June 3, 2015 - With the advent of new, technology-driven companies such as Airbnb, Uber, and Lyft that are changing the way people use their property and enabling anyone with a car or a space bedroom to compete with taxis and hotels, local governments are working hard to determine whether and how to regulate what has been called the “sharing economy.”
But Kellen Zale, an assistant professor of property law at the University of Houston Law Center, says it will likely take a few years for the law to catch up because of a “mismatch” between existing regulatory structures and the new forms of commercial activities. In a soon-to-be-published paper titled “Sharing Property,” Zale writes that the new business model raises a host of questions. These include whether it will prove be a boon to providers and consumers, or if this business model represents what some critics call a “share-the-scraps” economy.
Before those questions can be answered, Zale argues, a “more fundamental question needs to be considered: what does it mean to ‘share’ property? Are the activities taking place in the sharing economy truly innovative, or are they simply the same existing activities, made superficially unfamiliar by the veneer of technology?”
Zale, whose primary area of research is property law, says the business models of peer-to-peer companies like Airbnb blur the line between commercial and personal, and therefore present a challenge to regulators.
In her forthcoming paper, Zale poses a few fundamental questions: “What is this activity, and how does it relate to how we understand property law?”
Zale says this has been a missing element in the many media stories about the sharing economy in the past few years, particularly about the conflicts between new companies and local governments attempting to impose regulatory schemes.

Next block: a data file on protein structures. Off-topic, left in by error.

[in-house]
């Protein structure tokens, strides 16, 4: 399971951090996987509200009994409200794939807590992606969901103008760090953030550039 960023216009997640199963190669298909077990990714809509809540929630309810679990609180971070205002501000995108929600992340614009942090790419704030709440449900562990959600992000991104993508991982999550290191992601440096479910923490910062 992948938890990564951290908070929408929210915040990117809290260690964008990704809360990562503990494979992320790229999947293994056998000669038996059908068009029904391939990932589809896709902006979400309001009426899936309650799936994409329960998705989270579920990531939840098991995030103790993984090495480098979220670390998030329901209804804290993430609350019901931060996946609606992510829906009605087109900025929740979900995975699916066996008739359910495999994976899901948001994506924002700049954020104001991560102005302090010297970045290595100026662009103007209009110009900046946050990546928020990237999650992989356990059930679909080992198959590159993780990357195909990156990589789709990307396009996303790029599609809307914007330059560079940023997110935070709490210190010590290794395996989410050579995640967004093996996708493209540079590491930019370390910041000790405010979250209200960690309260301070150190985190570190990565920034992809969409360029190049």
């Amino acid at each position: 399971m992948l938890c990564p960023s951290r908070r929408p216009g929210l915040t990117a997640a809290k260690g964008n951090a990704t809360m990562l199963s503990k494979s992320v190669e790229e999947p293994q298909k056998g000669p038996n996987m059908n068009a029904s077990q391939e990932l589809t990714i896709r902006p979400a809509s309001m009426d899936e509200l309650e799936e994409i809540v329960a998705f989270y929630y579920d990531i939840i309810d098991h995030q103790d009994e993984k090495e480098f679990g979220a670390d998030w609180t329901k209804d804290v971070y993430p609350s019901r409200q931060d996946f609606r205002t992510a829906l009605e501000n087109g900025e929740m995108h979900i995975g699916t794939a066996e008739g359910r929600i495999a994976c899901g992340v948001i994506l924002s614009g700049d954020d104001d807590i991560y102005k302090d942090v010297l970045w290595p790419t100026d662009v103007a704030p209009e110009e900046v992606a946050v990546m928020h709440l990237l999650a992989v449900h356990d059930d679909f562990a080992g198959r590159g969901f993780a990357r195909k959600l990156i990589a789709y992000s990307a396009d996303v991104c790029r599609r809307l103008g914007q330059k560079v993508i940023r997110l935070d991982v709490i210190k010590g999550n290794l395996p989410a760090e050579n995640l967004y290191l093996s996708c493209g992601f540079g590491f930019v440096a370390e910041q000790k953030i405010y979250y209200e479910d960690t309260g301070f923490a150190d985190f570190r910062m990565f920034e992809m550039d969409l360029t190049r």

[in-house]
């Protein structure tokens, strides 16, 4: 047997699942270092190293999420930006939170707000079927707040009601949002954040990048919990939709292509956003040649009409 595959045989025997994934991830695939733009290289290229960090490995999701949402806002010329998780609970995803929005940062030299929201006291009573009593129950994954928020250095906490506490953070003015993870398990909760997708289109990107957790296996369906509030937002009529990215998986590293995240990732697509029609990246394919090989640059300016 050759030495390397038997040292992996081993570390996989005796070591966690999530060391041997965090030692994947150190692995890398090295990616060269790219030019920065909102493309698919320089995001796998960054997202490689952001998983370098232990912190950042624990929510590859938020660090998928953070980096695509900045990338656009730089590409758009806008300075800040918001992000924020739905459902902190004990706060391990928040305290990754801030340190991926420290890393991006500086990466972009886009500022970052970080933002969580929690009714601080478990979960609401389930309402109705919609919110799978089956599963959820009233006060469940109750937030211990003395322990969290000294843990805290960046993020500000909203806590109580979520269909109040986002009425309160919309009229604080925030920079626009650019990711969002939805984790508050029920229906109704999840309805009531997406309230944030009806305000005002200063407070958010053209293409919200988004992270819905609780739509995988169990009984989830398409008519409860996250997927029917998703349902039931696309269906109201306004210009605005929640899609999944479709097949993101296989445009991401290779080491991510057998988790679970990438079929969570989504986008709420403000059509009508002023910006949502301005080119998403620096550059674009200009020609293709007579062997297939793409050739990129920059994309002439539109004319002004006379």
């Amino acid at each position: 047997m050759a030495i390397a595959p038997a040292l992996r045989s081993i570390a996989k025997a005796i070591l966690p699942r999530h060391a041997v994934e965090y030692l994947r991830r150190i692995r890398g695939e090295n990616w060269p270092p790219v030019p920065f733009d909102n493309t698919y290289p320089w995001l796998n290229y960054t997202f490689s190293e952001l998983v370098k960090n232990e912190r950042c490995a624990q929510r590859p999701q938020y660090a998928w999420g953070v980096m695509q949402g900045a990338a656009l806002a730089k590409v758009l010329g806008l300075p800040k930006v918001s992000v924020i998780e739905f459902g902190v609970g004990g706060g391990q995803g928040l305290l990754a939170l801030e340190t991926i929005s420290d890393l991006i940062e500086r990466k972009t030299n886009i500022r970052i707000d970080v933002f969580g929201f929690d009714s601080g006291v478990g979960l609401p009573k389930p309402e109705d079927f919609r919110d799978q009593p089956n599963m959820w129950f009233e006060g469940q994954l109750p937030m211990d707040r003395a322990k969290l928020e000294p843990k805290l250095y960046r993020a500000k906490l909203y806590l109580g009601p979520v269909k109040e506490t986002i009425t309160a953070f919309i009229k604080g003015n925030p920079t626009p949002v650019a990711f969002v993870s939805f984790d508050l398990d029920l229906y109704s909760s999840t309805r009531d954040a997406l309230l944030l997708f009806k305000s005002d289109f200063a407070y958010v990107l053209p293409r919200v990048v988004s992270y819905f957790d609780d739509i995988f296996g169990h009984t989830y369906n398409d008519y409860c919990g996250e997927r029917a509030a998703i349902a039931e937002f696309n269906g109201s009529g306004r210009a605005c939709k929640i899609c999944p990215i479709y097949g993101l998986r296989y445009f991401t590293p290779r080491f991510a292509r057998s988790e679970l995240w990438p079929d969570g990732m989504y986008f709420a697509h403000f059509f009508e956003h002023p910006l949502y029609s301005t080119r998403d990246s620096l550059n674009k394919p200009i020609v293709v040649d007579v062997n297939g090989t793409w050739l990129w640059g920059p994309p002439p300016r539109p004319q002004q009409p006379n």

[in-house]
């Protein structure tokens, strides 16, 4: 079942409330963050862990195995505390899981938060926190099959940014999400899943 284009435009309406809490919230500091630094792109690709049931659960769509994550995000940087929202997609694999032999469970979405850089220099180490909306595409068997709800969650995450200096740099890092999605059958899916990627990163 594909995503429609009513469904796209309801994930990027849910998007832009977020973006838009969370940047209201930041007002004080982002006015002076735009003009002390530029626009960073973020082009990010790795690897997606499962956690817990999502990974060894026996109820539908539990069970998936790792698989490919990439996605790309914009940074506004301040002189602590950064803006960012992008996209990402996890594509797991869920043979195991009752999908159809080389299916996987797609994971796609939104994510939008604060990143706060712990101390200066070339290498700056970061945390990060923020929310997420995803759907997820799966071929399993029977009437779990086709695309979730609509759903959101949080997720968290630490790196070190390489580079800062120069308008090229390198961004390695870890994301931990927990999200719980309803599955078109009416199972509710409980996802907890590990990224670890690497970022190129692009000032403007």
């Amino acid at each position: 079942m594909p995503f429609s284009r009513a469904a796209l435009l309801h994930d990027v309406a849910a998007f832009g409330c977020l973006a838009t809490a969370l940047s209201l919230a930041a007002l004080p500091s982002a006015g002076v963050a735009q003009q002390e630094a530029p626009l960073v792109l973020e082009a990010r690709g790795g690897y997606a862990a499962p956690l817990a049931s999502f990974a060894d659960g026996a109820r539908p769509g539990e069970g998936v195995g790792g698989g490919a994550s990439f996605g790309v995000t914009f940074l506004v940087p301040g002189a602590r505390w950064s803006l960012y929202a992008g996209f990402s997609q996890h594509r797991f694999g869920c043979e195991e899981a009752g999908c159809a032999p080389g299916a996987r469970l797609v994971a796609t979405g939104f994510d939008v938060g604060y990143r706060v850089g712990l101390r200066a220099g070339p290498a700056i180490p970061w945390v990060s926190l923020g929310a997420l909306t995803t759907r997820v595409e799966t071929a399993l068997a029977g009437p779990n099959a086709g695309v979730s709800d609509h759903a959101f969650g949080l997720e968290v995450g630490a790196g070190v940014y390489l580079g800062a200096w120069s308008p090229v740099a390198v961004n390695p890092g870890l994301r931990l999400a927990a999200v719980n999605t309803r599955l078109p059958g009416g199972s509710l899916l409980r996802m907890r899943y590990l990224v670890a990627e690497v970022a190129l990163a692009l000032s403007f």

“People have always shared their property, in the sense of allowing others to use it. But these activities have typically been considered non-commercial or have taken place in the informal economy,” she says. “Now, it’s happening in a way that is formalized and commercialized, with technology enabling it and tracking it. All this personal information is being stored, and these activities are happening at a much larger scale than ever before.”
Zale says a large part of the public discourse about these new kinds of companies are their assertion that they’re so “novel” that they can’t be regulated.
“And they are correct to the extent that the existing regulations don’t work very well with what they’re doing. But the underlying activities, such as home-sharing and car sharing, are not so novel that no regulation could ever work,” she says. “We need to recognize what about these activities are the same, what about them are different, and how do we adjust our regulations to fit them.”
Zale says it will likely take some time for local governments to determine the best approaches to regulating these types of companies, as cities across the country experiment with adapting their existing laws to bridge the gap between what the regulations were originally designed for and the new peer-to-peer models.
“For the next few years, it’s going to be a matter of experimentation. But I think it will all shake out,” she says. “Cities will start to see what’s working and what’s not; whether it’s a sliding scale for regulations, or separate permitting systems for particular levels of sharing activity, or something else.”
“The regulatory response is unlikely to be the same across the country because every city faces different issues,” she says. “We’re at the beginning of the regulatory process. It is going to require ongoing reevaluation as technology evolves. But that’s what the law is equipped to do.”
Zale presented this information at the April conference “Sharing Economy, Sharing City: Urban Law and the New Economy” at Fordham University. Her article will be published in the Colorado Law Review Winter 2015/2016 edition.
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